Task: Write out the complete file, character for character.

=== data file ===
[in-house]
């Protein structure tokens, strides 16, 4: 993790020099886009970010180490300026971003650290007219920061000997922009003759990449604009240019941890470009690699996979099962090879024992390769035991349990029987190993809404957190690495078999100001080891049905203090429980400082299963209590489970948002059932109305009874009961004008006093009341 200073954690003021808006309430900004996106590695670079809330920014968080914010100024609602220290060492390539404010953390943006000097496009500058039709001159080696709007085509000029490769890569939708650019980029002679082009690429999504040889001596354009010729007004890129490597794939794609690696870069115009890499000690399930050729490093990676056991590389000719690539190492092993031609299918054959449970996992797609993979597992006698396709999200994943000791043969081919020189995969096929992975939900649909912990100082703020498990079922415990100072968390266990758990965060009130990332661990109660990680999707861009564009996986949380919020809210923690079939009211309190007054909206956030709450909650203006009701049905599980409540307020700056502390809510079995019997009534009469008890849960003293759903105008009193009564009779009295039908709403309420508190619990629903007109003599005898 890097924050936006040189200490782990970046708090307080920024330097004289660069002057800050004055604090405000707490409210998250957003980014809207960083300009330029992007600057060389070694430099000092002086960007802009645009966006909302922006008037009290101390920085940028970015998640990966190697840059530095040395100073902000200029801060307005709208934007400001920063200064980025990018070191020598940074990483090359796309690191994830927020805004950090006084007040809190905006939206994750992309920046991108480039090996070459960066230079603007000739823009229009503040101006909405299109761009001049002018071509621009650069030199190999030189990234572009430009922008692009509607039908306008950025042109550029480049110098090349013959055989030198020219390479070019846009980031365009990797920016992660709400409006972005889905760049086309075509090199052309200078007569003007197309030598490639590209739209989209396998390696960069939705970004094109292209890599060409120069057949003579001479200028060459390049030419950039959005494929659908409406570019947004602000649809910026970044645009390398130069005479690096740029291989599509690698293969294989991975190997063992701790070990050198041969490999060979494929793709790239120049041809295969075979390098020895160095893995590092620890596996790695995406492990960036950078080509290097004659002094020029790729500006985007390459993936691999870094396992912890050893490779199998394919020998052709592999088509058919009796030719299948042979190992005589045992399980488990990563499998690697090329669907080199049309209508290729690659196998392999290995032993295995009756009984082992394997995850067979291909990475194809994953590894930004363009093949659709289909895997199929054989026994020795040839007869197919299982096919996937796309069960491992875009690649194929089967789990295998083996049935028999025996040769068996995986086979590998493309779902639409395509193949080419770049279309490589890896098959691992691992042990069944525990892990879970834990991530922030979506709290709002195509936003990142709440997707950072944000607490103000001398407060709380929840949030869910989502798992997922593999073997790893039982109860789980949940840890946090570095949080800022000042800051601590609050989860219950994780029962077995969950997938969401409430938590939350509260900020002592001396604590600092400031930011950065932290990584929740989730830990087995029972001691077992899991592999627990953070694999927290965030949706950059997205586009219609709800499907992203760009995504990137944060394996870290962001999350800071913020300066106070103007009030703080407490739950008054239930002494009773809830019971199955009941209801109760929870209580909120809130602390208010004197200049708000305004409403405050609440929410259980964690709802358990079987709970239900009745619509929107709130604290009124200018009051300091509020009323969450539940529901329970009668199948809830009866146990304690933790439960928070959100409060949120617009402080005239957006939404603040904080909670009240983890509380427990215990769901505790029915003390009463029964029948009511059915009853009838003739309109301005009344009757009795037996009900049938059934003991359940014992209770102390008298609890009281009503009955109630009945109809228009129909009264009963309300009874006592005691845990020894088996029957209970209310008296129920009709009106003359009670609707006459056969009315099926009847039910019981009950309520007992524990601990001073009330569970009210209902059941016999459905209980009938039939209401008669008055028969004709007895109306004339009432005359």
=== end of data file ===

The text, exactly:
[in-house]
């Protein structure tokens, strides 16, 4: 993790020099886009970010180490300026971003650290007219920061000997922009003759990449604009240019941890470009690699996979099962090879024992390769035991349990029987190993809404957190690495078999100001080891049905203090429980400082299963209590489970948002059932109305009874009961004008006093009341 200073954690003021808006309430900004996106590695670079809330920014968080914010100024609602220290060492390539404010953390943006000097496009500058039709001159080696709007085509000029490769890569939708650019980029002679082009690429999504040889001596354009010729007004890129490597794939794609690696870069115009890499000690399930050729490093990676056991590389000719690539190492092993031609299918054959449970996992797609993979597992006698396709999200994943000791043969081919020189995969096929992975939900649909912990100082703020498990079922415990100072968390266990758990965060009130990332661990109660990680999707861009564009996986949380919020809210923690079939009211309190007054909206956030709450909650203006009701049905599980409540307020700056502390809510079995019997009534009469008890849960003293759903105008009193009564009779009295039908709403309420508190619990629903007109003599005898 890097924050936006040189200490782990970046708090307080920024330097004289660069002057800050004055604090405000707490409210998250957003980014809207960083300009330029992007600057060389070694430099000092002086960007802009645009966006909302922006008037009290101390920085940028970015998640990966190697840059530095040395100073902000200029801060307005709208934007400001920063200064980025990018070191020598940074990483090359796309690191994830927020805004950090006084007040809190905006939206994750992309920046991108480039090996070459960066230079603007000739823009229009503040101006909405299109761009001049002018071509621009650069030199190999030189990234572009430009922008692009509607039908306008950025042109550029480049110098090349013959055989030198020219390479070019846009980031365009990797920016992660709400409006972005889905760049086309075509090199052309200078007569003007197309030598490639590209739209989209396998390696960069939705970004094109292209890599060409120069057949003579001479200028060459390049030419950039959005494929659908409406570019947004602000649809910026970044645009390398130069005479690096740029291989599509690698293969294989991975190997063992701790070990050198041969490999060979494929793709790239120049041809295969075979390098020895160095893995590092620890596996790695995406492990960036950078080509290097004659002094020029790729500006985007390459993936691999870094396992912890050893490779199998394919020998052709592999088509058919009796030719299948042979190992005589045992399980488990990563499998690697090329669907080199049309209508290729690659196998392999290995032993295995009756009984082992394997995850067979291909990475194809994953590894930004363009093949659709289909895997199929054989026994020795040839007869197919299982096919996937796309069960491992875009690649194929089967789990295998083996049935028999025996040769068996995986086979590998493309779902639409395509193949080419770049279309490589890896098959691992691992042990069944525990892990879970834990991530922030979506709290709002195509936003990142709440997707950072944000607490103000001398407060709380929840949030869910989502798992997922593999073997790893039982109860789980949940840890946090570095949080800022000042800051601590609050989860219950994780029962077995969950997938969401409430938590939350509260900020002592001396604590600092400031930011950065932290990584929740989730830990087995029972001691077992899991592999627990953070694999927290965030949706950059997205586009219609709800499907992203760009995504990137944060394996870290962001999350800071913020300066106070103007009030703080407490739950008054239930002494009773809830019971199955009941209801109760929870209580909120809130602390208010004197200049708000305004409403405050609440929410259980964690709802358990079987709970239900009745619509929107709130604290009124200018009051300091509020009323969450539940529901329970009668199948809830009866146990304690933790439960928070959100409060949120617009402080005239957006939404603040904080909670009240983890509380427990215990769901505790029915003390009463029964029948009511059915009853009838003739309109301005009344009757009795037996009900049938059934003991359940014992209770102390008298609890009281009503009955109630009945109809228009129909009264009963309300009874006592005691845990020894088996029957209970209310008296129920009709009106003359009670609707006459056969009315099926009847039910019981009950309520007992524990601990001073009330569970009210209902059941016999459905209980009938039939209401008669008055028969004709007895109306004339009432005359």